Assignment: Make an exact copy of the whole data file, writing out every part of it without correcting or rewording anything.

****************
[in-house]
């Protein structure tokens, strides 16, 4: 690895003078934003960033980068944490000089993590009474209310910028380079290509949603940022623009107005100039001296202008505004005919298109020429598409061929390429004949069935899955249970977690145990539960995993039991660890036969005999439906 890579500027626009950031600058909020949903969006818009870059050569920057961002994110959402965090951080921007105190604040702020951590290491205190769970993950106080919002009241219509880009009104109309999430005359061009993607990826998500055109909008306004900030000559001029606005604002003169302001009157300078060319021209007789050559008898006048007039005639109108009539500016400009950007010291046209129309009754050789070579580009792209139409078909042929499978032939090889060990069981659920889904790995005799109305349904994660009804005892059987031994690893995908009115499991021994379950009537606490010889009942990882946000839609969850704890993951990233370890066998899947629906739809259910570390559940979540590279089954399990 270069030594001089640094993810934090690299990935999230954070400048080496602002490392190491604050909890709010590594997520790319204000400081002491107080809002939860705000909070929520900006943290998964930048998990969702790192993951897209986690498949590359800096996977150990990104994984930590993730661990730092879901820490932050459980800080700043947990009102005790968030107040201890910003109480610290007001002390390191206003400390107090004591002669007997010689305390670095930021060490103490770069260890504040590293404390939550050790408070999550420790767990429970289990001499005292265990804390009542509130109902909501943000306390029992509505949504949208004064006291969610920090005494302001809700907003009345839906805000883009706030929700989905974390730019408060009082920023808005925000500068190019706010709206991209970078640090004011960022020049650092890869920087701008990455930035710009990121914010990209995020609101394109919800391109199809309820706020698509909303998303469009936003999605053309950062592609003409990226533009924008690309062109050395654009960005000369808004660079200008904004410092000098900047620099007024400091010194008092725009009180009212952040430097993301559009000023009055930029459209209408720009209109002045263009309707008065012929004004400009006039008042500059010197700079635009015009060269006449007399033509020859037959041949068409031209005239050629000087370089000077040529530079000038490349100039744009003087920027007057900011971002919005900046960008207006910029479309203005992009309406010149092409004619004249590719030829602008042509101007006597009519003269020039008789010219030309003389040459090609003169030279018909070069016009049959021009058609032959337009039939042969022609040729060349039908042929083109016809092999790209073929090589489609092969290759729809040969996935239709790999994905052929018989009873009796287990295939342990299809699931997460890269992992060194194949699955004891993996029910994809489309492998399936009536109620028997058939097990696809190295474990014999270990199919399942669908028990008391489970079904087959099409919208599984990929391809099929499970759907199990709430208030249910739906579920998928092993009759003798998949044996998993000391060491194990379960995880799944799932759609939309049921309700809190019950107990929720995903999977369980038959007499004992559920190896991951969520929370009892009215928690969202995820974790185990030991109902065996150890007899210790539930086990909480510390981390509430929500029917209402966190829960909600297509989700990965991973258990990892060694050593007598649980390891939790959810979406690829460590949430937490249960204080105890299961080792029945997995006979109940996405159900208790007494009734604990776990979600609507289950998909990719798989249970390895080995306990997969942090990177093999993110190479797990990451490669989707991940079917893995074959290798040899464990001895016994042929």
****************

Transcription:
[in-house]
């Protein structure tokens, strides 16, 4: 690895003078934003960033980068944490000089993590009474209310910028380079290509949603940022623009107005100039001296202008505004005919298109020429598409061929390429004949069935899955249970977690145990539960995993039991660890036969005999439906 890579500027626009950031600058909020949903969006818009870059050569920057961002994110959402965090951080921007105190604040702020951590290491205190769970993950106080919002009241219509880009009104109309999430005359061009993607990826998500055109909008306004900030000559001029606005604002003169302001009157300078060319021209007789050559008898006048007039005639109108009539500016400009950007010291046209129309009754050789070579580009792209139409078909042929499978032939090889060990069981659920889904790995005799109305349904994660009804005892059987031994690893995908009115499991021994379950009537606490010889009942990882946000839609969850704890993951990233370890066998899947629906739809259910570390559940979540590279089954399990 270069030594001089640094993810934090690299990935999230954070400048080496602002490392190491604050909890709010590594997520790319204000400081002491107080809002939860705000909070929520900006943290998964930048998990969702790192993951897209986690498949590359800096996977150990990104994984930590993730661990730092879901820490932050459980800080700043947990009102005790968030107040201890910003109480610290007001002390390191206003400390107090004591002669007997010689305390670095930021060490103490770069260890504040590293404390939550050790408070999550420790767990429970289990001499005292265990804390009542509130109902909501943000306390029992509505949504949208004064006291969610920090005494302001809700907003009345839906805000883009706030929700989905974390730019408060009082920023808005925000500068190019706010709206991209970078640090004011960022020049650092890869920087701008990455930035710009990121914010990209995020609101394109919800391109199809309820706020698509909303998303469009936003999605053309950062592609003409990226533009924008690309062109050395654009960005000369808004660079200008904004410092000098900047620099007024400091010194008092725009009180009212952040430097993301559009000023009055930029459209209408720009209109002045263009309707008065012929004004400009006039008042500059010197700079635009015009060269006449007399033509020859037959041949068409031209005239050629000087370089000077040529530079000038490349100039744009003087920027007057900011971002919005900046960008207006910029479309203005992009309406010149092409004619004249590719030829602008042509101007006597009519003269020039008789010219030309003389040459090609003169030279018909070069016009049959021009058609032959337009039939042969022609040729060349039908042929083109016809092999790209073929090589489609092969290759729809040969996935239709790999994905052929018989009873009796287990295939342990299809699931997460890269992992060194194949699955004891993996029910994809489309492998399936009536109620028997058939097990696809190295474990014999270990199919399942669908028990008391489970079904087959099409919208599984990929391809099929499970759907199990709430208030249910739906579920998928092993009759003798998949044996998993000391060491194990379960995880799944799932759609939309049921309700809190019950107990929720995903999977369980038959007499004992559920190896991951969520929370009892009215928690969202995820974790185990030991109902065996150890007899210790539930086990909480510390981390509430929500029917209402966190829960909600297509989700990965991973258990990892060694050593007598649980390891939790959810979406690829460590949430937490249960204080105890299961080792029945997995006979109940996405159900208790007494009734604990776990979600609507289950998909990719798989249970390895080995306990997969942090990177093999993110190479797990990451490669989707991940079917893995074959290798040899464990001895016994042929």